Taking Care of Yourself
Get outside. Seriously, while the sun is out and the weather is still nice, breathe in that fresh air. Research shows that 120 minutes per week will help your mental well being. It doesn't even have to be anything that fancy -- sit on a park bench, walk the dog, or have your coffee outside. For us nature folks in Montana, we're soaking in the last of the sunny season before winter hits.
Take some time off. At AdvicePay, we are all about the work-life balance, which we can probably credit to our team happiness score that averages around nine out of 10. Flexible schedules and unlimited PTO allow many opportunities to take care of life's demands. We understand that this isn't the case for everyone, so take a day off where you can even enjoy Netflix or catch up on errands. Research shows that it takes eight days for your brain to relax and genuinely get the most out of a vacation. So take that staycation this fall and get some fresh air while you're at it.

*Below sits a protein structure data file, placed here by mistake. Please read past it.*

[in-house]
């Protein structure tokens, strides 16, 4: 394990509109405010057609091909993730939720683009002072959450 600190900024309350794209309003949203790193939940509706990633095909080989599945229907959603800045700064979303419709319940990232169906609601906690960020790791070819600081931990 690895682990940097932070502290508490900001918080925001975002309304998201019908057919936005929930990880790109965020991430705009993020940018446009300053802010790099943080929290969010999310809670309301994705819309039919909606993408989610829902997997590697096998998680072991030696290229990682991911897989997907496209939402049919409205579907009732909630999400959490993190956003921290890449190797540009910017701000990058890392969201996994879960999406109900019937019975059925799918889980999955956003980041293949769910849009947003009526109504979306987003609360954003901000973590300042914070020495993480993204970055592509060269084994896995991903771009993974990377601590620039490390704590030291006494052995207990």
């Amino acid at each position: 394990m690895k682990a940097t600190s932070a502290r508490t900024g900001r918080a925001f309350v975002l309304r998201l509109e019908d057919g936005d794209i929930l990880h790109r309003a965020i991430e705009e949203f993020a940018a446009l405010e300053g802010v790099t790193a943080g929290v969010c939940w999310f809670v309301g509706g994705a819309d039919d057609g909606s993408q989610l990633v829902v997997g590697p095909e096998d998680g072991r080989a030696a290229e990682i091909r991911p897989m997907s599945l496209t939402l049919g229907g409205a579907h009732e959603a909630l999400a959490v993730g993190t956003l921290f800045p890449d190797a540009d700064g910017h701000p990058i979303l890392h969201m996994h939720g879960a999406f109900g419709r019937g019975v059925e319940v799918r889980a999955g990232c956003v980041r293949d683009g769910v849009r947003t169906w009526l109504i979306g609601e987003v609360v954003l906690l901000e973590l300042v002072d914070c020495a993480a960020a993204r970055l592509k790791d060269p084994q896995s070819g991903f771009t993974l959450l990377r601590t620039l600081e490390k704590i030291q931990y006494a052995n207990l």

Be kind to yourself. That's the last thing I wanted to share. Making significant adjustments to a lifestyle can be challenging, but hopefully, I've armed you with some great tips to help. Are you interested in what the rest of the team had to say about working from home? Check out our blog of tips and tricks from the entire AdvicePay team.
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Posted by Lena Haines
Lena Haines is the Director of Sales and Marketing at AdvicePay and is widely known for her creative expertise. After graduating from Montana State University in 2012 with a BFA in Fine Arts and focus in Graphic Design, Lena went on to work at a boutique marketing agency. There, she gained her experience in management and implementation of inbound sales and marketing strategies. After seven years, it was time to try something new, producing large-scale corporate events out of Orlando, FL. More recently, humidity and career growth inspired her to make the trek back to Bozeman, joining the AdvicePay team. While sales and marketing functions are her primary focus by day, Lena also enjoys stretching her creative muscles doing improv or hiking with her dog Jasper.